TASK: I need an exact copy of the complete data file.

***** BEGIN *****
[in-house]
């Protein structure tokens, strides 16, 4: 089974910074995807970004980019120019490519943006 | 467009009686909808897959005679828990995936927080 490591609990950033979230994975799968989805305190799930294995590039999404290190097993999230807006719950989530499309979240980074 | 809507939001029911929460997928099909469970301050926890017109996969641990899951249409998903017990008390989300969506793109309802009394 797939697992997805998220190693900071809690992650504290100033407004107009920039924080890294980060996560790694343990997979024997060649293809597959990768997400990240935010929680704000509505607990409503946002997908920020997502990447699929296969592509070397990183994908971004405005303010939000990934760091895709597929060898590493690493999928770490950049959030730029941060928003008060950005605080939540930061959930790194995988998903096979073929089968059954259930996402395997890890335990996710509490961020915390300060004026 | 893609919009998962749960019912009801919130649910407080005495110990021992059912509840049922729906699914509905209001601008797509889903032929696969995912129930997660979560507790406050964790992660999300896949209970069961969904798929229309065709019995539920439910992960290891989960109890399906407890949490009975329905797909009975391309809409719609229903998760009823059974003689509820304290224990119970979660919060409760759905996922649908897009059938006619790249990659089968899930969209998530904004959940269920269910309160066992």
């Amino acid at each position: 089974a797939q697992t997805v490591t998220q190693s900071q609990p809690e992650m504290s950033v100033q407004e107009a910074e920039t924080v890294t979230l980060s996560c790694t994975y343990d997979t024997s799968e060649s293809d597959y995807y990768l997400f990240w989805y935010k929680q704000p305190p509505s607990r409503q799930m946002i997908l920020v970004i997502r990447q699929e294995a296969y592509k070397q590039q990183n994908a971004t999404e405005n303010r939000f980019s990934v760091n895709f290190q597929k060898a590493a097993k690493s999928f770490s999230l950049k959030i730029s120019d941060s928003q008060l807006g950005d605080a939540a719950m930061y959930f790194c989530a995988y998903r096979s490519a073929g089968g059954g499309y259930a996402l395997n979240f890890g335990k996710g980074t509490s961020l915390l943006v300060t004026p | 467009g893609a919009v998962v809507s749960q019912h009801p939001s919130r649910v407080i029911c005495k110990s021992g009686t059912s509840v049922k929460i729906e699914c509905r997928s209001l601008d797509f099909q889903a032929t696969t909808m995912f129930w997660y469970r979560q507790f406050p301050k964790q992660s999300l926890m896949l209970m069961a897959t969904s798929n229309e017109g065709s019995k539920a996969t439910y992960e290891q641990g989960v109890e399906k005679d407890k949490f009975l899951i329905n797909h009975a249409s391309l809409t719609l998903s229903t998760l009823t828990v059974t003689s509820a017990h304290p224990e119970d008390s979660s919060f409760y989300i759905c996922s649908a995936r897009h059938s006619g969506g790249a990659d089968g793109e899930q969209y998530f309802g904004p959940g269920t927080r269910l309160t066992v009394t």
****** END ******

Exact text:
[in-house]
């Protein structure tokens, strides 16, 4: 089974910074995807970004980019120019490519943006 | 467009009686909808897959005679828990995936927080 490591609990950033979230994975799968989805305190799930294995590039999404290190097993999230807006719950989530499309979240980074 | 809507939001029911929460997928099909469970301050926890017109996969641990899951249409998903017990008390989300969506793109309802009394 797939697992997805998220190693900071809690992650504290100033407004107009920039924080890294980060996560790694343990997979024997060649293809597959990768997400990240935010929680704000509505607990409503946002997908920020997502990447699929296969592509070397990183994908971004405005303010939000990934760091895709597929060898590493690493999928770490950049959030730029941060928003008060950005605080939540930061959930790194995988998903096979073929089968059954259930996402395997890890335990996710509490961020915390300060004026 | 893609919009998962749960019912009801919130649910407080005495110990021992059912509840049922729906699914509905209001601008797509889903032929696969995912129930997660979560507790406050964790992660999300896949209970069961969904798929229309065709019995539920439910992960290891989960109890399906407890949490009975329905797909009975391309809409719609229903998760009823059974003689509820304290224990119970979660919060409760759905996922649908897009059938006619790249990659089968899930969209998530904004959940269920269910309160066992």
């Amino acid at each position: 089974a797939q697992t997805v490591t998220q190693s900071q609990p809690e992650m504290s950033v100033q407004e107009a910074e920039t924080v890294t979230l980060s996560c790694t994975y343990d997979t024997s799968e060649s293809d597959y995807y990768l997400f990240w989805y935010k929680q704000p305190p509505s607990r409503q799930m946002i997908l920020v970004i997502r990447q699929e294995a296969y592509k070397q590039q990183n994908a971004t999404e405005n303010r939000f980019s990934v760091n895709f290190q597929k060898a590493a097993k690493s999928f770490s999230l950049k959030i730029s120019d941060s928003q008060l807006g950005d605080a939540a719950m930061y959930f790194c989530a995988y998903r096979s490519a073929g089968g059954g499309y259930a996402l395997n979240f890890g335990k996710g980074t509490s961020l915390l943006v300060t004026p | 467009g893609a919009v998962v809507s749960q019912h009801p939001s919130r649910v407080i029911c005495k110990s021992g009686t059912s509840v049922k929460i729906e699914c509905r997928s209001l601008d797509f099909q889903a032929t696969t909808m995912f129930w997660y469970r979560q507790f406050p301050k964790q992660s999300l926890m896949l209970m069961a897959t969904s798929n229309e017109g065709s019995k539920a996969t439910y992960e290891q641990g989960v109890e399906k005679d407890k949490f009975l899951i329905n797909h009975a249409s391309l809409t719609l998903s229903t998760l009823t828990v059974t003689s509820a017990h304290p224990e119970d008390s979660s919060f409760y989300i759905c996922s649908a995936r897009h059938s006619g969506g790249a990659d089968g793109e899930q969209y998530f309802g904004p959940g269920t927080r269910l309160t066992v009394t």